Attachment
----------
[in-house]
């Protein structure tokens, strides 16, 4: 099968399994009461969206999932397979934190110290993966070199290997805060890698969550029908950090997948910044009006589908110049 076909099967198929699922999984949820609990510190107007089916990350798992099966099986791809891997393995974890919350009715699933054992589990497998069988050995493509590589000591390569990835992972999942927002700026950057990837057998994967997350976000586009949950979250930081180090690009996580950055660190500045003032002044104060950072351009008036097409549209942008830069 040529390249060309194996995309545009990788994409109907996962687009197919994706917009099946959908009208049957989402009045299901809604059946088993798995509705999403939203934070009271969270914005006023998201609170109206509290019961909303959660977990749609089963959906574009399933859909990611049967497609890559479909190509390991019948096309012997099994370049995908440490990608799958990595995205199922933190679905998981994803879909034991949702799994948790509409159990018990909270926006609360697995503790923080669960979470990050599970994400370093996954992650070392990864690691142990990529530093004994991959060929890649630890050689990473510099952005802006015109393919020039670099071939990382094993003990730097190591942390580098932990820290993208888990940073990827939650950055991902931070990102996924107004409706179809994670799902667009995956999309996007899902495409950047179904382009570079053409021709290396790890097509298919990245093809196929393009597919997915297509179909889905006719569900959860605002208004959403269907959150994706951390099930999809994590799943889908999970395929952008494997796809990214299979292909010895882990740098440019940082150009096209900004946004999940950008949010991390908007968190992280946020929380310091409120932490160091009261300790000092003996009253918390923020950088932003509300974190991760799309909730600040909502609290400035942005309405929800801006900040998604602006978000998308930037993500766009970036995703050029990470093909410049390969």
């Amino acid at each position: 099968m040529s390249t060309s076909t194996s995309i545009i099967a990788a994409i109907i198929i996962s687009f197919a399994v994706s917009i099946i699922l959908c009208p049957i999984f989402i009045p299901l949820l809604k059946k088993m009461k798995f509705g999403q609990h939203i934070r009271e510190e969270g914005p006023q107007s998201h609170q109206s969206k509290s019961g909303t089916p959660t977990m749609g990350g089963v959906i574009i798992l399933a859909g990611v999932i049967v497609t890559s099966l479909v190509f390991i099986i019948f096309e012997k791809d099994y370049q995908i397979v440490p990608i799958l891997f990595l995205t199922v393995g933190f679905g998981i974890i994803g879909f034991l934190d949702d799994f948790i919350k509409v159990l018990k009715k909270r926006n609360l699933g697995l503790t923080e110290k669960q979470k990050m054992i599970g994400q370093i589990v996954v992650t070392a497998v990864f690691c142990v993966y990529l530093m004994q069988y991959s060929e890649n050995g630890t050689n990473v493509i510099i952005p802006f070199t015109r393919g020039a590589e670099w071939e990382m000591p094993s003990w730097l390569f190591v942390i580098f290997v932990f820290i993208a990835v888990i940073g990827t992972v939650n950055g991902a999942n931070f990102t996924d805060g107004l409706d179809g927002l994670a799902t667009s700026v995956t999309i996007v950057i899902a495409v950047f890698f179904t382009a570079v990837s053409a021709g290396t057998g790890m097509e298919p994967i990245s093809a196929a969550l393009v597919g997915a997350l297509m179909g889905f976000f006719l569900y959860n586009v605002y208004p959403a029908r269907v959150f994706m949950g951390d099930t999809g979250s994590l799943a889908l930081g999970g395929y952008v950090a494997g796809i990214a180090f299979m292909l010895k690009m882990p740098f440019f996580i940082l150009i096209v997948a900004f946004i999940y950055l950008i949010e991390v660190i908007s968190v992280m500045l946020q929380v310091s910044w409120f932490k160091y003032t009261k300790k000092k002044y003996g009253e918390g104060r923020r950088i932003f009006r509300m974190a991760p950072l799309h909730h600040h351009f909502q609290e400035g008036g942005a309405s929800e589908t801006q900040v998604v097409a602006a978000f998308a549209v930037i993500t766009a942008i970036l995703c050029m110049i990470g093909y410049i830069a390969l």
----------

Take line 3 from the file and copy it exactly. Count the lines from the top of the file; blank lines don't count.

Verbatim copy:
């Amino acid at each position: 099968m040529s390249t060309s076909t194996s995309i545009i099967a990788a994409i109907i198929i996962s687009f197919a399994v994706s917009i099946i699922l959908c009208p049957i999984f989402i009045p299901l949820l809604k059946k088993m009461k798995f509705g999403q609990h939203i934070r009271e510190e969270g914005p006023q107007s998201h609170q109206s969206k509290s019961g909303t089916p959660t977990m749609g990350g089963v959906i574009i798992l399933a859909g990611v999932i049967v497609t890559s099966l479909v190509f390991i099986i019948f096309e012997k791809d099994y370049q995908i397979v440490p990608i799958l891997f990595l995205t199922v393995g933190f679905g998981i974890i994803g879909f034991l934190d949702d799994f948790i919350k509409v159990l018990k009715k909270r926006n609360l699933g697995l503790t923080e110290k669960q979470k990050m054992i599970g994400q370093i589990v996954v992650t070392a497998v990864f690691c142990v993966y990529l530093m004994q069988y991959s060929e890649n050995g630890t050689n990473v493509i510099i952005p802006f070199t015109r393919g020039a590589e670099w071939e990382m000591p094993s003990w730097l390569f190591v942390i580098f290997v932990f820290i993208a990835v888990i940073g990827t992972v939650n950055g991902a999942n931070f990102t996924d805060g107004l409706d179809g927002l994670a799902t667009s700026v995956t999309i996007v950057i899902a495409v950047f890698f179904t382009a570079v990837s053409a021709g290396t057998g790890m097509e298919p994967i990245s093809a196929a969550l393009v597919g997915a997350l297509m179909g889905f976000f006719l569900y959860n586009v605002y208004p959403a029908r269907v959150f994706m949950g951390d099930t999809g979250s994590l799943a889908l930081g999970g395929y952008v950090a494997g796809i990214a180090f299979m292909l010895k690009m882990p740098f440019f996580i940082l150009i096209v997948a900004f946004i999940y950055l950008i949010e991390v660190i908007s968190v992280m500045l946020q929380v310091s910044w409120f932490k160091y003032t009261k300790k000092k002044y003996g009253e918390g104060r923020r950088i932003f009006r509300m974190a991760p950072l799309h909730h600040h351009f909502q609290e400035g008036g942005a309405s929800e589908t801006q900040v998604v097409a602006a978000f998308a549209v930037i993500t766009a942008i970036l995703c050029m110049i990470g093909y410049i830069a390969l």